On what intervals the following equation is concave up, concave down and where it's inflection point is (x,y) f(x)=x^8(ln(x))?

• if $0 < x < {e}^{- \frac{15}{56}}$ then $f$ is concave down;
• if $x > {e}^{- \frac{15}{56}}$ then $f$ is concave up;
• $x = {e}^{- \frac{15}{56}}$ is a (falling) inflection point

Explanation:

To analyze concavity and inflection points of a twice differentiable function $f$, we can study the positivity of the second derivative. In fact, if ${x}_{0}$ is a point in the domain of $f$, then:

• if $f ' ' \left({x}_{0}\right) > 0$, then $f$ is concave up in a neighborhood of ${x}_{0}$;
• if $f ' ' \left({x}_{0}\right) < 0$, then $f$ is concave down in a neighborhood of ${x}_{0}$;
• if $f ' ' \left({x}_{0}\right) = 0$ and the sign of $f ' '$ on a sufficiently small right-neighborhood of ${x}_{0}$ is opposite to the sign of $f ' '$ on a sufficiently small left-neighborhood of ${x}_{0}$, then $x = {x}_{0}$ is called an inflection point of $f$.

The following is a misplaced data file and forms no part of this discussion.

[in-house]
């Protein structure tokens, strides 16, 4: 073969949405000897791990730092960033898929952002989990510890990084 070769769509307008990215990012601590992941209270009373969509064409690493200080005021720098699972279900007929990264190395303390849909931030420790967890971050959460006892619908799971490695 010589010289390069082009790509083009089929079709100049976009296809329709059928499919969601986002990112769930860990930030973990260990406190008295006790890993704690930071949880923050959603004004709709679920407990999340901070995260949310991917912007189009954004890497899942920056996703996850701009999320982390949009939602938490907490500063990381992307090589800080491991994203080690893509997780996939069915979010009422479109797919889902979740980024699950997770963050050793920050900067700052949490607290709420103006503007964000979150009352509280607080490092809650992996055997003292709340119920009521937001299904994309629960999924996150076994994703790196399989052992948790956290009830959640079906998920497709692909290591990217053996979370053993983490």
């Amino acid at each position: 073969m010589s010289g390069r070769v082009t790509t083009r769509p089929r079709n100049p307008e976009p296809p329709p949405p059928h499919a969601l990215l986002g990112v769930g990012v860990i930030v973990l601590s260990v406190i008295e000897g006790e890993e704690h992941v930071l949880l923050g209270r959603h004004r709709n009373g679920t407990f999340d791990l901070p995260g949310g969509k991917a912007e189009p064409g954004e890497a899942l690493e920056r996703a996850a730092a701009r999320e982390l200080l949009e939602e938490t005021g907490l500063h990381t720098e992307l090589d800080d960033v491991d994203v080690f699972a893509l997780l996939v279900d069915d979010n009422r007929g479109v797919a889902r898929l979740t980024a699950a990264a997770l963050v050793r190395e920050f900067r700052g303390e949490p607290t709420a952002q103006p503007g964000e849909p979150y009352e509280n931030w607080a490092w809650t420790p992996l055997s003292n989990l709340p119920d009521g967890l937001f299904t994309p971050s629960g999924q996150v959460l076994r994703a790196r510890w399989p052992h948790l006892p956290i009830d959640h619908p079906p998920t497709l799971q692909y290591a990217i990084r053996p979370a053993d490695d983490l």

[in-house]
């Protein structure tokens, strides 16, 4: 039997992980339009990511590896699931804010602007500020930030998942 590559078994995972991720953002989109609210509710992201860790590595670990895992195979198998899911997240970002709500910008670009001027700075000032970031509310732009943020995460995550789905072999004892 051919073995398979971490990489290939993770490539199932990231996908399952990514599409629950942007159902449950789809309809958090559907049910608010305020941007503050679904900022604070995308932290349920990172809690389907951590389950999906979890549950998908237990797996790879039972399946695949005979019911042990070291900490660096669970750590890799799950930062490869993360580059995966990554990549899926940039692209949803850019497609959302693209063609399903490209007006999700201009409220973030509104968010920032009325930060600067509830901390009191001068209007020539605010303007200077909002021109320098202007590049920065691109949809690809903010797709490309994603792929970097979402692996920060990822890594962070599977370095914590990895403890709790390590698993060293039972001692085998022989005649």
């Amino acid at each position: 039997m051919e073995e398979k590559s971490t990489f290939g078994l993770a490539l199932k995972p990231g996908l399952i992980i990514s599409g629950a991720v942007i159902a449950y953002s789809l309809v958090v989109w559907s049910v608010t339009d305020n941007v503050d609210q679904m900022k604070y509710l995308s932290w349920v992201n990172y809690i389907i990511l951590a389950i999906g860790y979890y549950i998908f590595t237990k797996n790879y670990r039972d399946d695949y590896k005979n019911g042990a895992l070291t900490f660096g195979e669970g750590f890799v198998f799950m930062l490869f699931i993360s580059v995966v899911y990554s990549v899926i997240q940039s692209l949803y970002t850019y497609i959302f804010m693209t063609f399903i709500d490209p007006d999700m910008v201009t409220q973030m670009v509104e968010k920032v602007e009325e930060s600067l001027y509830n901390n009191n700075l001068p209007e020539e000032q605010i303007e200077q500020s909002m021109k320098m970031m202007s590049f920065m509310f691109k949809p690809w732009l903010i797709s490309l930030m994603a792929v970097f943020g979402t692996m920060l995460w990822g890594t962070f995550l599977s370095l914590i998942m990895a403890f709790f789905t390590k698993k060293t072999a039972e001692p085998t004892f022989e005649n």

In the specific case of $f \left(x\right) = {x}^{8} \ln \left(x\right)$, we have a function whose domain has to be restricted to the positive reals ${\mathbb{R}}^{+}$.
The first derivative is
$f ' \left(x\right) = 8 {x}^{7} \ln \left(x\right) + {x}^{8} \frac{1}{x} = {x}^{7} \left[8 \ln \left(x\right) + 1\right]$
The second derivative is
$f ' ' \left(x\right) = 7 {x}^{6} \left[8 \ln \left(x\right) + 1\right] + {x}^{7} \frac{8}{x} = {x}^{6} \left[56 \ln \left(x\right) + 15\right]$

Let's study the positivity of $f ' ' \left(x\right)$:

• ${x}^{6} > 0 \iff x \ne 0$
• $56 \ln \left(x\right) + 15 > 0 \iff \ln \left(x\right) > - \frac{15}{56} \iff x > {e}^{- \frac{15}{56}}$

So, considering that the domain is ${\mathbb{R}}^{+}$, we get that

• if $0 < x < {e}^{- \frac{15}{56}}$ then $f ' ' \left(x\right) < 0$ and $f$ is concave down;
• if $x > {e}^{- \frac{15}{56}}$ then $f ' ' \left(x\right) > 0$ and $f$ is concave up;
• if $x = {e}^{- \frac{15}{56}}$ then $f ' ' \left(x\right) = 0$. Considering that on the left of this point $f ' '$ is negative and on the right it is positive, we conclude that $x = {e}^{- \frac{15}{56}}$ is a (falling) inflection point